However, Amazon has said that they have fired Christian Smalls, and that they did so because “he had violated social-distancing guidelines multiple times and had come to the site Monday after having been told to stay home, ‘further putting the teams at risk’.”

Hrrrmmm.

Smalls told ABC News that he was fired, over the phone, just two hours after he organized the walkout yesterday (that’d be when he “came to the site after being told to stay home”), saying that “We all know this is retaliation. There’s no way around it. I took a huge stand, put my career on the line and I don’t regret it. I don’t know how they even sleep at night for doing that.”

And over at Whole Foods, workers started participating in a Whole Foods Sickout today (Tuesday, March 31st), in solidarity with the Instacart shoppers (Whole Foods also offers a shopper and delivery service; they used to do so through Instacart, and have since taken it in-house), and their Amazon colleagues.

The Whole Worker’s National Organizing Committee, which represents Whole Foods workers or, as they are sometimes called, Whole Workers, called for a “mass sick-out”, urging Whole Foods and other retail employees to call in sick and not go to work. The WWNOC cited instances where two Whole Foods stores and an Amazon (which owns Whole Foods) warehouse have been kept open despite employees at the facilities testing positive for COVID-19.

Said the Whole Worker’s National Organizing Committee, in a statement, “As this situation has progressed, our fundamental needs as workers have become more urgent. COVID-19 poses a very real threat to the safety of our workforce and our customers. We cannot wait for politicians, institutions, or our own management to step in to protect us.”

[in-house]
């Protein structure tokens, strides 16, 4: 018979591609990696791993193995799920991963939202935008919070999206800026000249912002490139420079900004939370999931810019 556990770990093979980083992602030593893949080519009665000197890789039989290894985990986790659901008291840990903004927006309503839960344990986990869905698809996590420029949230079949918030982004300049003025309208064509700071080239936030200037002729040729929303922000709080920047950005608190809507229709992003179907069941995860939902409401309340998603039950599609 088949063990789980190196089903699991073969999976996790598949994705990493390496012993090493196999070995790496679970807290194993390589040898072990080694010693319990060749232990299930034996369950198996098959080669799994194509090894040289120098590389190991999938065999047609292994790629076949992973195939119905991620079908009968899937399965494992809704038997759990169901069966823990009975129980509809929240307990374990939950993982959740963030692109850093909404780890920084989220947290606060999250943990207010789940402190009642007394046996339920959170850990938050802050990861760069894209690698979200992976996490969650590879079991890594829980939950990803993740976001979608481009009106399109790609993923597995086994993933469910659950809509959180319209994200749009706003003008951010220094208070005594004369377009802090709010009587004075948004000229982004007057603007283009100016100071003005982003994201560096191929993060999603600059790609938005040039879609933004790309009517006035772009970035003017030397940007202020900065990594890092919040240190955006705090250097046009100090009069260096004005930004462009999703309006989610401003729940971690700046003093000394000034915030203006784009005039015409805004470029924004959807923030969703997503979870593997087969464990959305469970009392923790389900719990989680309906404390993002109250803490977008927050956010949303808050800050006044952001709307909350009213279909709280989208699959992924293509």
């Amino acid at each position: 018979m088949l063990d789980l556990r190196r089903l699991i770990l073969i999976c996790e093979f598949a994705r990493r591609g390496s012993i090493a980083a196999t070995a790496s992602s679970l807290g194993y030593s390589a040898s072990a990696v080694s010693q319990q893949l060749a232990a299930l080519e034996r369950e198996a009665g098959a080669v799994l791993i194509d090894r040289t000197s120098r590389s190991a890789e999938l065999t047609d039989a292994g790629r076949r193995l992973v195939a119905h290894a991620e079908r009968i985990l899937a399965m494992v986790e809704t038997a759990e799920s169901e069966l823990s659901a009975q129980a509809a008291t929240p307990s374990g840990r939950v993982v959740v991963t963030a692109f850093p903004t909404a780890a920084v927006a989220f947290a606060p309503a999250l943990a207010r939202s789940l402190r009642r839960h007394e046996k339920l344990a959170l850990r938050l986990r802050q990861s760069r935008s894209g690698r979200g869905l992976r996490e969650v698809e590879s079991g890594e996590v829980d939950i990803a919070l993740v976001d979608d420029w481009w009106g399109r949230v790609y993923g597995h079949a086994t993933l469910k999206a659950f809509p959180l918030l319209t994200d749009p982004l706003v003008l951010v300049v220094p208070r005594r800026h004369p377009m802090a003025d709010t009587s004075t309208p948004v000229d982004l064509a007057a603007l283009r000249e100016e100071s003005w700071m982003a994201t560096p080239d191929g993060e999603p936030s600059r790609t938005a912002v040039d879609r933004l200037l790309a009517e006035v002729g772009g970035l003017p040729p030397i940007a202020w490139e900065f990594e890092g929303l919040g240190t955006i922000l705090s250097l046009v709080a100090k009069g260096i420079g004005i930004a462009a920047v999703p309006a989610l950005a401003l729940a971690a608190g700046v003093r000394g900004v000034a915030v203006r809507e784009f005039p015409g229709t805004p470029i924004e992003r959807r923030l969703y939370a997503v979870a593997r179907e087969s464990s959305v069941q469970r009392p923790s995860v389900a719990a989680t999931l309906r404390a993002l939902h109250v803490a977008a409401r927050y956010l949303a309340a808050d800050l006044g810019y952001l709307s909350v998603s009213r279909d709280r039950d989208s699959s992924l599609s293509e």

Call to Arms by the Whole Worker’s National Organizing Committee
whole foods workers strike

 

We wonder whether the “without fear of reprisal” will hold true.

The WWNOC’s lists of demands include:

-Guaranteed paid leave for all workers who isolate or self-quarantine instead of coming to work.

-Reinstatement of health care coverage for part-time and seasonal workers.

-Increased FSA funds to cover coronavirus testing and treatment for all team members, including part-time and seasonal.

-Guaranteed hazard pay in the form of double pay during our scheduled hours.
Implementation of new policies that can facilitate social distancing between workers and customers.

-Commitment to ensuring that all locations have adequate sanitation equipment and procedures in place.

-Immediate shutdown of any location where a worker tests positive for COVID-19. In such an event, all workers should continue to receive full pay until the store can safely reopen.

Says the WWNOC “Amazon and its subsidiary Whole Foods dared to keep open an Amazon warehouse and two Whole Foods stores where employees tested positive for COVID-19. We must prioritize the health of our workers over short-term financial gain. We are working harder than we have ever worked. We are putting our lives at risk. We deserve to have our needs met. Let’s make sure it happens.”

Of course, Amazon denies all of the allegations.

As for Instacart? A representative for Instacart told the New York Times “We’ve seen absolutely no impact to Instacart’s operations.”

Which is weird, considering…

instacart strike scheduling  5 days out